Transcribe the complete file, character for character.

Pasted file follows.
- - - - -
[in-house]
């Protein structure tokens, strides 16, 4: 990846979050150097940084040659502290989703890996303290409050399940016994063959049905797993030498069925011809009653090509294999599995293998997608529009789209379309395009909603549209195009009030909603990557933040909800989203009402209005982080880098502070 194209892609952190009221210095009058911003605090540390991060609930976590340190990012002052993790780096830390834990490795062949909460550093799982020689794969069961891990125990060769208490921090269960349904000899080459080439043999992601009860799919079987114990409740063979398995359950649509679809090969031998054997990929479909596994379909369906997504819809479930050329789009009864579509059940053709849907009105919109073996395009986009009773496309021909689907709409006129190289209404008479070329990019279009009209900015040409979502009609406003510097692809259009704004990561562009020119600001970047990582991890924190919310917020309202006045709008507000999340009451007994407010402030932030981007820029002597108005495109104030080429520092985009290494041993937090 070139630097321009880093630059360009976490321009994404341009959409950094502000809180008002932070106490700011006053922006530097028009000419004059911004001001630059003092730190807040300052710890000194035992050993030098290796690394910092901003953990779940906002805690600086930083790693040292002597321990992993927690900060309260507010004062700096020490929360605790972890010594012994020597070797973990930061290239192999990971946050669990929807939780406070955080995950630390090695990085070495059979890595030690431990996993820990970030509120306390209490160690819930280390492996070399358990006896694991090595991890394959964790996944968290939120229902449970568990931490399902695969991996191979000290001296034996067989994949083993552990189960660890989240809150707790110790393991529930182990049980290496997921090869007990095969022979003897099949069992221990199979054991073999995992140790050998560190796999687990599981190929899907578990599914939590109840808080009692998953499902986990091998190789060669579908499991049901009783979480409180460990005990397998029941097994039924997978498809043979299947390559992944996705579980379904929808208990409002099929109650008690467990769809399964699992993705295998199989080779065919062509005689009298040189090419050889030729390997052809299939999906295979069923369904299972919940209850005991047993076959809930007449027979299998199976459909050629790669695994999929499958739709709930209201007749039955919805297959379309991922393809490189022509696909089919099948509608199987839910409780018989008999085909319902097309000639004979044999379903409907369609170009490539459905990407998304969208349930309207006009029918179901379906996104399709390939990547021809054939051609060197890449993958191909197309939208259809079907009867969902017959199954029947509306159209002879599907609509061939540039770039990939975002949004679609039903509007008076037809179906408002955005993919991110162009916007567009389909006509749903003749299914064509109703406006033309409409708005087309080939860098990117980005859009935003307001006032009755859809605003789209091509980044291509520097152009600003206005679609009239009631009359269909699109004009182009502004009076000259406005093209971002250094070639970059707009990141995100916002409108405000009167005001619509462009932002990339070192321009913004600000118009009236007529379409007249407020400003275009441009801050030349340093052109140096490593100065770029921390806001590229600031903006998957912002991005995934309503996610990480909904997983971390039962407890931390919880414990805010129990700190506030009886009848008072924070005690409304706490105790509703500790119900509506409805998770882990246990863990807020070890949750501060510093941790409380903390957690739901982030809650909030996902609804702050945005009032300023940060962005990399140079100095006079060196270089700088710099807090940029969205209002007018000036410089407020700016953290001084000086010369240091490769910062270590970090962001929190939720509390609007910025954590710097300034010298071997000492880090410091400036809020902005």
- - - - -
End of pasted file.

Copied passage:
[in-house]
């Protein structure tokens, strides 16, 4: 990846979050150097940084040659502290989703890996303290409050399940016994063959049905797993030498069925011809009653090509294999599995293998997608529009789209379309395009909603549209195009009030909603990557933040909800989203009402209005982080880098502070 194209892609952190009221210095009058911003605090540390991060609930976590340190990012002052993790780096830390834990490795062949909460550093799982020689794969069961891990125990060769208490921090269960349904000899080459080439043999992601009860799919079987114990409740063979398995359950649509679809090969031998054997990929479909596994379909369906997504819809479930050329789009009864579509059940053709849907009105919109073996395009986009009773496309021909689907709409006129190289209404008479070329990019279009009209900015040409979502009609406003510097692809259009704004990561562009020119600001970047990582991890924190919310917020309202006045709008507000999340009451007994407010402030932030981007820029002597108005495109104030080429520092985009290494041993937090 070139630097321009880093630059360009976490321009994404341009959409950094502000809180008002932070106490700011006053922006530097028009000419004059911004001001630059003092730190807040300052710890000194035992050993030098290796690394910092901003953990779940906002805690600086930083790693040292002597321990992993927690900060309260507010004062700096020490929360605790972890010594012994020597070797973990930061290239192999990971946050669990929807939780406070955080995950630390090695990085070495059979890595030690431990996993820990970030509120306390209490160690819930280390492996070399358990006896694991090595991890394959964790996944968290939120229902449970568990931490399902695969991996191979000290001296034996067989994949083993552990189960660890989240809150707790110790393991529930182990049980290496997921090869007990095969022979003897099949069992221990199979054991073999995992140790050998560190796999687990599981190929899907578990599914939590109840808080009692998953499902986990091998190789060669579908499991049901009783979480409180460990005990397998029941097994039924997978498809043979299947390559992944996705579980379904929808208990409002099929109650008690467990769809399964699992993705295998199989080779065919062509005689009298040189090419050889030729390997052809299939999906295979069923369904299972919940209850005991047993076959809930007449027979299998199976459909050629790669695994999929499958739709709930209201007749039955919805297959379309991922393809490189022509696909089919099948509608199987839910409780018989008999085909319902097309000639004979044999379903409907369609170009490539459905990407998304969208349930309207006009029918179901379906996104399709390939990547021809054939051609060197890449993958191909197309939208259809079907009867969902017959199954029947509306159209002879599907609509061939540039770039990939975002949004679609039903509007008076037809179906408002955005993919991110162009916007567009389909006509749903003749299914064509109703406006033309409409708005087309080939860098990117980005859009935003307001006032009755859809605003789209091509980044291509520097152009600003206005679609009239009631009359269909699109004009182009502004009076000259406005093209971002250094070639970059707009990141995100916002409108405000009167005001619509462009932002990339070192321009913004600000118009009236007529379409007249407020400003275009441009801050030349340093052109140096490593100065770029921390806001590229600031903006998957912002991005995934309503996610990480909904997983971390039962407890931390919880414990805010129990700190506030009886009848008072924070005690409304706490105790509703500790119900509506409805998770882990246990863990807020070890949750501060510093941790409380903390957690739901982030809650909030996902609804702050945005009032300023940060962005990399140079100095006079060196270089700088710099807090940029969205209002007018000036410089407020700016953290001084000086010369240091490769910062270590970090962001929190939720509390609007910025954590710097300034010298071997000492880090410091400036809020902005």